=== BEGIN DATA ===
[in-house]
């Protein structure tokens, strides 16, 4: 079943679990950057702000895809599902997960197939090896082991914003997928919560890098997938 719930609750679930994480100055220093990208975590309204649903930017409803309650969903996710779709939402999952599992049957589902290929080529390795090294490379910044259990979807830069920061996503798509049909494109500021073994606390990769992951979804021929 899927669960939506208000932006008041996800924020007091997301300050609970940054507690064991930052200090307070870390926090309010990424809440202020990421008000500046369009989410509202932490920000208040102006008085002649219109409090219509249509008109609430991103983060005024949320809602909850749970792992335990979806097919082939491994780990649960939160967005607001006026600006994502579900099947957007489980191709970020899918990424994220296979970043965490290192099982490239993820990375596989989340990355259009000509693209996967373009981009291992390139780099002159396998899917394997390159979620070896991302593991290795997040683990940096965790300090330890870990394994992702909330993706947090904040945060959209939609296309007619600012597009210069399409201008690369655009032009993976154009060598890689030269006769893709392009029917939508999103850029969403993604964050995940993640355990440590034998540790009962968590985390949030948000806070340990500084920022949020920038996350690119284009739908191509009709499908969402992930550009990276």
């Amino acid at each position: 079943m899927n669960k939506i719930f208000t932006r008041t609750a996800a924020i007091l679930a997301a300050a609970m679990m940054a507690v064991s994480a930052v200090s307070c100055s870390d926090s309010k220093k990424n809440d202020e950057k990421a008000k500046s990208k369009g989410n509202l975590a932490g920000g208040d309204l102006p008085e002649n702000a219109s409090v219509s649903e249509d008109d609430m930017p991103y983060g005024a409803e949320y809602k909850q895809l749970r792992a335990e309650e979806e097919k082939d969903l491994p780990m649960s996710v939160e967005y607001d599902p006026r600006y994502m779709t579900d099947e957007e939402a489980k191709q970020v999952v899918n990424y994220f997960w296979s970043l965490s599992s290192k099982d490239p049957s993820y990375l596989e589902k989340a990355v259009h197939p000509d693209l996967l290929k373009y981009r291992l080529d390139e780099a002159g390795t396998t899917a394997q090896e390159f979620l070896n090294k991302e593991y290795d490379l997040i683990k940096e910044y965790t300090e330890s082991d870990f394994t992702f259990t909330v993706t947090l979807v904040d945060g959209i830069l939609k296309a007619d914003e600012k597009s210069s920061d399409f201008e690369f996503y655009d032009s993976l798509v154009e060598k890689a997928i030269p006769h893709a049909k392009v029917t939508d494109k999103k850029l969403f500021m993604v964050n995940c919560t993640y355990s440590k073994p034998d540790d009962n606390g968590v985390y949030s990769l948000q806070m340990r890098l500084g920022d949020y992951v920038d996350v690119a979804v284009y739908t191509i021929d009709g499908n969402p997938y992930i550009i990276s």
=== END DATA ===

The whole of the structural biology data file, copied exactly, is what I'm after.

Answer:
[in-house]
């Protein structure tokens, strides 16, 4: 079943679990950057702000895809599902997960197939090896082991914003997928919560890098997938 719930609750679930994480100055220093990208975590309204649903930017409803309650969903996710779709939402999952599992049957589902290929080529390795090294490379910044259990979807830069920061996503798509049909494109500021073994606390990769992951979804021929 899927669960939506208000932006008041996800924020007091997301300050609970940054507690064991930052200090307070870390926090309010990424809440202020990421008000500046369009989410509202932490920000208040102006008085002649219109409090219509249509008109609430991103983060005024949320809602909850749970792992335990979806097919082939491994780990649960939160967005607001006026600006994502579900099947957007489980191709970020899918990424994220296979970043965490290192099982490239993820990375596989989340990355259009000509693209996967373009981009291992390139780099002159396998899917394997390159979620070896991302593991290795997040683990940096965790300090330890870990394994992702909330993706947090904040945060959209939609296309007619600012597009210069399409201008690369655009032009993976154009060598890689030269006769893709392009029917939508999103850029969403993604964050995940993640355990440590034998540790009962968590985390949030948000806070340990500084920022949020920038996350690119284009739908191509009709499908969402992930550009990276």
């Amino acid at each position: 079943m899927n669960k939506i719930f208000t932006r008041t609750a996800a924020i007091l679930a997301a300050a609970m679990m940054a507690v064991s994480a930052v200090s307070c100055s870390d926090s309010k220093k990424n809440d202020e950057k990421a008000k500046s990208k369009g989410n509202l975590a932490g920000g208040d309204l102006p008085e002649n702000a219109s409090v219509s649903e249509d008109d609430m930017p991103y983060g005024a409803e949320y809602k909850q895809l749970r792992a335990e309650e979806e097919k082939d969903l491994p780990m649960s996710v939160e967005y607001d599902p006026r600006y994502m779709t579900d099947e957007e939402a489980k191709q970020v999952v899918n990424y994220f997960w296979s970043l965490s599992s290192k099982d490239p049957s993820y990375l596989e589902k989340a990355v259009h197939p000509d693209l996967l290929k373009y981009r291992l080529d390139e780099a002159g390795t396998t899917a394997q090896e390159f979620l070896n090294k991302e593991y290795d490379l997040i683990k940096e910044y965790t300090e330890s082991d870990f394994t992702f259990t909330v993706t947090l979807v904040d945060g959209i830069l939609k296309a007619d914003e600012k597009s210069s920061d399409f201008e690369f996503y655009d032009s993976l798509v154009e060598k890689a997928i030269p006769h893709a049909k392009v029917t939508d494109k999103k850029l969403f500021m993604v964050n995940c919560t993640y355990s440590k073994p034998d540790d009962n606390g968590v985390y949030s990769l948000q806070m340990r890098l500084g920022d949020y992951v920038d996350v690119a979804v284009y739908t191509i021929d009709g499908n969402p997938y992930i550009i990276s």